5 Data Visualization Pitfalls


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5 Data Visualization Pitfalls

  1. 1. 5 data visualization pitfalls (and how to avoid them)
  2. 2. We’ve been using charts to help us understand business data for decades. But even when the data was different, the charts were basically the same. Now, everything is changing.
  3. 3. Our charts have become interactive
  4. 4. You can work directly with the data you see. You can interact with the visuals to dig deeper. And you can navigate through all your information like never before.
  5. 5. You can interact as quickly as you think... …and that leads to insight.
  6. 6. All at once, complex data becomes clearer.  You can see outliers, patterns, trends, and correlations that just aren’t visible in simple rows and columns.
  7. 7. And pictures are suddenly worth more than a words.
  8. 8. But, to experience the benefits of data visualization, you must avoid the pitfalls. So, let’s get to it…
  9. 9. 5 Pitfalls of Data Visualization 1 Color Abuse 2 Misuse of Pie Charts 3 Visual Clutter 4 Poor Design 5 Bad Data
  10. 10. Pitfall Color Abuse
  11. 11. Color has its place but don’t overdo it in data visualizations. The wrong color can lead to confusion, or even worse, misinterpretation.
  12. 12. Tip Always choose your colors carefully Analysis always comes first. So, despite what your branding department might say, brand colors are often not the best choice for visualizations. Consider the color blind, and use shapes and colors that are easiest for the most people to see. Don’t rely on color alone to convey meaning.
  13. 13. Pitfall Misuse of Pie Charts
  14. 14. We all love our pies. But nothing is less satisfying than a tiny sliver. If you try to squeeze too much information into a pie chart, the big picture gets lost. Too much detail leaves your audience feeling unsatisfied and confused. Avoid using pie charts side by side — it’s an awkward way to compare data.
  15. 15. Tip Pie charts work best for limited data sets that let you easily distinguish each slice of pie. Use pie charts to compare parts of a whole. Don’t use them to compare different sets of data. Use pie charts for the right data Order your slices from largest to smallest for easier comparison.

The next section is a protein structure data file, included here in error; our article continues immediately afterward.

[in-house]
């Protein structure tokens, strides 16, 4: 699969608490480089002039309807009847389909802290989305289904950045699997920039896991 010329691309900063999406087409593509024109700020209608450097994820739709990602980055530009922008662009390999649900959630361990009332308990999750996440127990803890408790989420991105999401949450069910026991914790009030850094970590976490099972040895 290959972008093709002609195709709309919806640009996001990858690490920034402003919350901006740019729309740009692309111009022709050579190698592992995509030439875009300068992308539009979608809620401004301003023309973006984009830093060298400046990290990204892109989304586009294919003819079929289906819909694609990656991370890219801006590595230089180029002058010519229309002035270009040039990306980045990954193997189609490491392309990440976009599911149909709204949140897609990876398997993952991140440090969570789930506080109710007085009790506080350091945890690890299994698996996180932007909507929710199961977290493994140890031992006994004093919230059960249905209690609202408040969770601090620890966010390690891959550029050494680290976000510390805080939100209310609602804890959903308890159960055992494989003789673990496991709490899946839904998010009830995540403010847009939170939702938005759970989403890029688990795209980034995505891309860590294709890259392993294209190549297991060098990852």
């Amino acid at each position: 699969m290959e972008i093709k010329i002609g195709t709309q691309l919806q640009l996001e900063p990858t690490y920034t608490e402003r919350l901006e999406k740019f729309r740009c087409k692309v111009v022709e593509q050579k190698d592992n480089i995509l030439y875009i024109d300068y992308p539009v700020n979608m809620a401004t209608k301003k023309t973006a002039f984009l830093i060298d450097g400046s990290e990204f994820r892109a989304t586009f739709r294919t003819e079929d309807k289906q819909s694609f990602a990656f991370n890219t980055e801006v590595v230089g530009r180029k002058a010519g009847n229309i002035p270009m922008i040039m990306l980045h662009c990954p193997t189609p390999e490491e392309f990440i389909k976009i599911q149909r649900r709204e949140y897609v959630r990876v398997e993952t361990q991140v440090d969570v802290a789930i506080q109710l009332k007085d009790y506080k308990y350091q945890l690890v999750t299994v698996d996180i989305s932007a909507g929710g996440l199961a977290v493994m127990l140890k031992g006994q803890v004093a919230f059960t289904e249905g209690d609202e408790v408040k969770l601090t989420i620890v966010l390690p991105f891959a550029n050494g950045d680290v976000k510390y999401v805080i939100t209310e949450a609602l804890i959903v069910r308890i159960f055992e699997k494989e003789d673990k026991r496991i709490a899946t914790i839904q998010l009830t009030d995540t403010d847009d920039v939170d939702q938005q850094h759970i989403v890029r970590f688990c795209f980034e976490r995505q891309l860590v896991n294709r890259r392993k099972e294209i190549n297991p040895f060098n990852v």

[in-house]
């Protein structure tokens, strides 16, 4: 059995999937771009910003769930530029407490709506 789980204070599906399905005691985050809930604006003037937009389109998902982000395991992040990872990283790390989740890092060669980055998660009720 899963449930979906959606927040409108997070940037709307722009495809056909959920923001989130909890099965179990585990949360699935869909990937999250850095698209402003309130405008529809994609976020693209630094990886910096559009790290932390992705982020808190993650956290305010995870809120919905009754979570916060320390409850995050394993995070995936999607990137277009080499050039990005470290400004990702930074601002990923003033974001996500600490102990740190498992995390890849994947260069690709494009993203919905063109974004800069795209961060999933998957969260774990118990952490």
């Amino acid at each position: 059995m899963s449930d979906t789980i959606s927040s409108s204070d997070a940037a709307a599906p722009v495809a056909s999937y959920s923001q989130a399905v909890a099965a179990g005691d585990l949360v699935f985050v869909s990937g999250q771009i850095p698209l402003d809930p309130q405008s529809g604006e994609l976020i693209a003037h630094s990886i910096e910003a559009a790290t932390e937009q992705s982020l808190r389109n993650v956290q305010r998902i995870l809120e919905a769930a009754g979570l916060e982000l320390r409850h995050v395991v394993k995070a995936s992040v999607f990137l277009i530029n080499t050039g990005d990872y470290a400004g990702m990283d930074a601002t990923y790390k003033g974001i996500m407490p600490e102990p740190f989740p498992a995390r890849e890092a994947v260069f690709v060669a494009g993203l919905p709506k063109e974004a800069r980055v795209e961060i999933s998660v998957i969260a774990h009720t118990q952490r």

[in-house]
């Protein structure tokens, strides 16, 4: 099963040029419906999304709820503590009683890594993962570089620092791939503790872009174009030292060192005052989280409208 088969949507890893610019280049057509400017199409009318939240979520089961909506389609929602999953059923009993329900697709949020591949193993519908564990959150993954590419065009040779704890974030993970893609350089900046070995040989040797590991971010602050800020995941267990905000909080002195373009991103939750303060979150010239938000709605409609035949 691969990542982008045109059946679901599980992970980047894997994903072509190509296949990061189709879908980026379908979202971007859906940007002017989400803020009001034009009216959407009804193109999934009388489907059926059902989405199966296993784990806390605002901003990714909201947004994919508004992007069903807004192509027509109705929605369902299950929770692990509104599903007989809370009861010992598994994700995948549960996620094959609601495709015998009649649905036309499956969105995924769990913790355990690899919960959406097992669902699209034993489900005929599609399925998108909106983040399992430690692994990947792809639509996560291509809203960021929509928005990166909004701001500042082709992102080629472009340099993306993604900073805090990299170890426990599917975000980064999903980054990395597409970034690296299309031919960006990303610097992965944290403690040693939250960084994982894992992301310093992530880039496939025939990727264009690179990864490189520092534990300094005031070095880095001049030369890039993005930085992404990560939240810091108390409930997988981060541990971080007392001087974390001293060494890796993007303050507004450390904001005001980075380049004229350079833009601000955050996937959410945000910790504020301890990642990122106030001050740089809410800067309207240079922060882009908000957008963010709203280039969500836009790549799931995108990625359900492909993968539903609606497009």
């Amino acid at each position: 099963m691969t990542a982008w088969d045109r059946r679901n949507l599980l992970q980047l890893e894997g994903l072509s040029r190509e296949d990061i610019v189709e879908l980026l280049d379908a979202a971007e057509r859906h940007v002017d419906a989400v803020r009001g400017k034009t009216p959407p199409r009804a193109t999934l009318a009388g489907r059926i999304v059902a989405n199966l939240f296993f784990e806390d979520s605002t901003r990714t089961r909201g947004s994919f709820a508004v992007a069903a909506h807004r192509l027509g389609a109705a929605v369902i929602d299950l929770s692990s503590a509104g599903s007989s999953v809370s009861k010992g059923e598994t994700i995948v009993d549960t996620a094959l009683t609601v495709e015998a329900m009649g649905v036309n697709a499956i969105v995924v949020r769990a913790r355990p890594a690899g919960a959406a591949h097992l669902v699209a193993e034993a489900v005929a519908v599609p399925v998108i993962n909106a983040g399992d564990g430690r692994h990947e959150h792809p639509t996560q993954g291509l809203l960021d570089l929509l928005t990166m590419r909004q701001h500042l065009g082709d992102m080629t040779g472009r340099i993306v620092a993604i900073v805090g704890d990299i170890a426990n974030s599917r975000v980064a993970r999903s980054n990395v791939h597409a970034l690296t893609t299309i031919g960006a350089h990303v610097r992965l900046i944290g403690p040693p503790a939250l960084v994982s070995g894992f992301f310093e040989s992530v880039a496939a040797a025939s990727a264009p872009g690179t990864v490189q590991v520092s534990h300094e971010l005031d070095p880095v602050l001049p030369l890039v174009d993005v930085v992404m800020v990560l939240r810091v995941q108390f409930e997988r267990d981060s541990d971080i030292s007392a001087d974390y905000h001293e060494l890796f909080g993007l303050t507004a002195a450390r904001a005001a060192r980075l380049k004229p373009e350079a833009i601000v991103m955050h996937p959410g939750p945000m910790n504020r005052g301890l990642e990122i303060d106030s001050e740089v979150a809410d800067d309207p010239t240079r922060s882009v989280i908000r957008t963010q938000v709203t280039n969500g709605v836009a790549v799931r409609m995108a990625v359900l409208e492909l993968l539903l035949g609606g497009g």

16. 16. Pitfall Visual Clutter
  17. 17. Making discoveries in a cluttered visualization is like finding a needle in a haystack.
  18. 18. Too much information defeats the purpose of clarity. And unnecessary elements - or chartjunk crowd a visualization, obscure meaning, and lead to inaccurate conclusions.
  19. 19. Tip Limit the number of KPIs in a dashboard to 9 or less. Too many indicators are distracting. Keep the visualization simple. The less there is to interpret, the easier it is to understand. Keep it simple If your visual looks cluttered, try a different format. The cleanest format is usually the best.
  20. 20. Pitfall Poor Design
  21. 21. Design is not just what it looks like and feels like. Design is how it works. – Steve Jobs
  22. 22. Just because a visualization is beautiful to look at doesn’t mean it’s effective. Effective visualizations incorporate design best practices to enhance the communication of data.
  23. 23. Tip Enlist professional designers Don’t just create visuals and dashboards; design them. Work with designers to ensure that the visualization is as effective as possible.
  24. 24. Pitfall Bad data
  25. 25. Great visualizations start with great data. If your visualization reveals unexpected results, you may be the victim of bad data. Don’t let your visualization become the scapegoat for bad data.
  26. 26. Tip Spot and correct data issues early Use your charts to spot issues with your data. Address the issues before presenting your data. Don’t let your visualization take the blame for bad information. Understand the difference between an unexpected discovery and a data issue.
  27. 27. Now you know the secrets to creating effective visualizations. So what’s stopping you?
  28. 28. Go. Design. Discover.
  29. 29. Want more creative ideas and examples for top‑notch visualizations? Start Here: Infosthetics.com: Explore the relationship between creative design and information visualization. Flowingdata.com: Learn how designers, statisticians, and computer scientists use data to better understand the world. Visual.ly: Create, share, and explore great visual content online. Perceptualedge.com: Get fresh visual BI insights from the blog of leading expert Stephen Few. Data Visualization: Use the QlikView demo and video to choose the best chart for any kind of data.
  30. 30. qlikview.com © 2013 QlikTech International AB. All rights reserved. QlikTech, QlikView, Qlik, Q, and other QlikTech products and services as well as their respective logos are trademarks or registered trademarks of QlikTech International AB. All other company names, products and services used herein are trademarks or registered trademarks of their respective owners. The information published herein is subject to change without notice. This publication is for informational purposes only, without representation or warranty of any kind, and QlikTech shall not be liable for errors or omissions with respect to this publication. The only warranties for QlikTech products and services are those that are set forth in the express warranty statements accompanying such products and services, if any. Nothing herein should be construed as constituting any additional warranty.